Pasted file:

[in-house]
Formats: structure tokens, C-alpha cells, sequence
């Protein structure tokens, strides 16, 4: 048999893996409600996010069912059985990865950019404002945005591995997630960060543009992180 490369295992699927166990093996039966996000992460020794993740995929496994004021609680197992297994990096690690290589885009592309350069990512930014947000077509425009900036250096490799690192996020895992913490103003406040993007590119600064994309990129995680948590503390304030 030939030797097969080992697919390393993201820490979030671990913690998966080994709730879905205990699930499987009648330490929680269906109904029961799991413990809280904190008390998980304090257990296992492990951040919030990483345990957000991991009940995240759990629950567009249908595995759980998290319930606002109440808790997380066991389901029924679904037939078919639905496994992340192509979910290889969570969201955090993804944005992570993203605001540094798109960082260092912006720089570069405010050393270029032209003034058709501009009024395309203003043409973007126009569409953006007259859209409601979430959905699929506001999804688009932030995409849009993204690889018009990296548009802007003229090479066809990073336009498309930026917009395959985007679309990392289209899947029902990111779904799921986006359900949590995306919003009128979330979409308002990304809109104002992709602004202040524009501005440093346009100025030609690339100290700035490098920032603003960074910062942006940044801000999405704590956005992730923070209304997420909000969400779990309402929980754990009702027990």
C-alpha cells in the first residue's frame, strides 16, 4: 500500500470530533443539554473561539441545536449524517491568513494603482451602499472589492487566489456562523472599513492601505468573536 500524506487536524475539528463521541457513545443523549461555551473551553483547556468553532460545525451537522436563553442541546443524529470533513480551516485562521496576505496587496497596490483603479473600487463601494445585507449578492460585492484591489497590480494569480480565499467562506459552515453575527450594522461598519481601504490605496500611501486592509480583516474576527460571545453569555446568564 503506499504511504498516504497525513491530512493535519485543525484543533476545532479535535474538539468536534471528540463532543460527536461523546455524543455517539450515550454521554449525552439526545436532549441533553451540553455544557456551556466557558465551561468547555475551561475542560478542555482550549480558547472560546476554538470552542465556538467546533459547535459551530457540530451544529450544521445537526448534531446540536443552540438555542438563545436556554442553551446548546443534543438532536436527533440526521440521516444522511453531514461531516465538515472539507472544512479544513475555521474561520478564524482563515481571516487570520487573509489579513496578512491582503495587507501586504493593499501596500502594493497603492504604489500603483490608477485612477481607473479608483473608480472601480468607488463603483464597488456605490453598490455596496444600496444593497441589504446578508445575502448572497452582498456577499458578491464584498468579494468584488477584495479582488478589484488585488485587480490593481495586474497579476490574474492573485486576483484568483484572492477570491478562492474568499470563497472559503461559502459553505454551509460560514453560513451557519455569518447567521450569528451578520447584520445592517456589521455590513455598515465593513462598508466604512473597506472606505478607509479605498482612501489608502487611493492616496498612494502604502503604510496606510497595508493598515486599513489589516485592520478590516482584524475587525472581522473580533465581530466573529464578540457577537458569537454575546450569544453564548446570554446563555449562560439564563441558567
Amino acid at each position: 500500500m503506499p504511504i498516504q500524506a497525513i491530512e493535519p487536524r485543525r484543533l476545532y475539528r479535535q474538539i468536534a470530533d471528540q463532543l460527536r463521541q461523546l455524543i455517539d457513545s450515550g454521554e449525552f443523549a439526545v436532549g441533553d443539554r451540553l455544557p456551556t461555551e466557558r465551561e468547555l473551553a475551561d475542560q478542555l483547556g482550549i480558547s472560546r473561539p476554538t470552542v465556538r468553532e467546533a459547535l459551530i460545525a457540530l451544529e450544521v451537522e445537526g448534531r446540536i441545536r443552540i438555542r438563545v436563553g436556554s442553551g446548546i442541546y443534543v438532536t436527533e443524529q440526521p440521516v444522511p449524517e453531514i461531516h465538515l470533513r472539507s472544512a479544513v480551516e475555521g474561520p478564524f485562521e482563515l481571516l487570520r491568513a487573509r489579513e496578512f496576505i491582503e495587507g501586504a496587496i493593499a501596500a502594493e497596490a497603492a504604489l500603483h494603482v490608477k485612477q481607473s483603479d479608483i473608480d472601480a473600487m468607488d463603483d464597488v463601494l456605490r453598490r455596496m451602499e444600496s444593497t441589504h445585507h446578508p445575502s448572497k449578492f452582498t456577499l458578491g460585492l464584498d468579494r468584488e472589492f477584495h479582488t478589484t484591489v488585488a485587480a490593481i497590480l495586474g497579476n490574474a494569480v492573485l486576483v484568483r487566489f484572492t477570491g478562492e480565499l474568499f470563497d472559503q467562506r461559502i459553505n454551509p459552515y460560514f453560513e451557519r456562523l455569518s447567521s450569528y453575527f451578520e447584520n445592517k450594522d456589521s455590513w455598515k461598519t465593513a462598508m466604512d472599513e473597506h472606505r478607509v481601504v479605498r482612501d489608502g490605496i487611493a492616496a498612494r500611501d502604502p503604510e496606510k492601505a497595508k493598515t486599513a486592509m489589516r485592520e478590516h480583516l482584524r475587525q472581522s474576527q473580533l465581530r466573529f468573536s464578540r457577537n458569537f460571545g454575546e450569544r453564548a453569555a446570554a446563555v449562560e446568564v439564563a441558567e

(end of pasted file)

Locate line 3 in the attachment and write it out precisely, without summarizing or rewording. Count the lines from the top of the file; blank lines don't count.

């Protein structure tokens, strides 16, 4: 048999893996409600996010069912059985990865950019404002945005591995997630960060543009992180 490369295992699927166990093996039966996000992460020794993740995929496994004021609680197992297994990096690690290589885009592309350069990512930014947000077509425009900036250096490799690192996020895992913490103003406040993007590119600064994309990129995680948590503390304030 030939030797097969080992697919390393993201820490979030671990913690998966080994709730879905205990699930499987009648330490929680269906109904029961799991413990809280904190008390998980304090257990296992492990951040919030990483345990957000991991009940995240759990629950567009249908595995759980998290319930606002109440808790997380066991389901029924679904037939078919639905496994992340192509979910290889969570969201955090993804944005992570993203605001540094798109960082260092912006720089570069405010050393270029032209003034058709501009009024395309203003043409973007126009569409953006007259859209409601979430959905699929506001999804688009932030995409849009993204690889018009990296548009802007003229090479066809990073336009498309930026917009395959985007679309990392289209899947029902990111779904799921986006359900949590995306919003009128979330979409308002990304809109104002992709602004202040524009501005440093346009100025030609690339100290700035490098920032603003960074910062942006940044801000999405704590956005992730923070209304997420909000969400779990309402929980754990009702027990």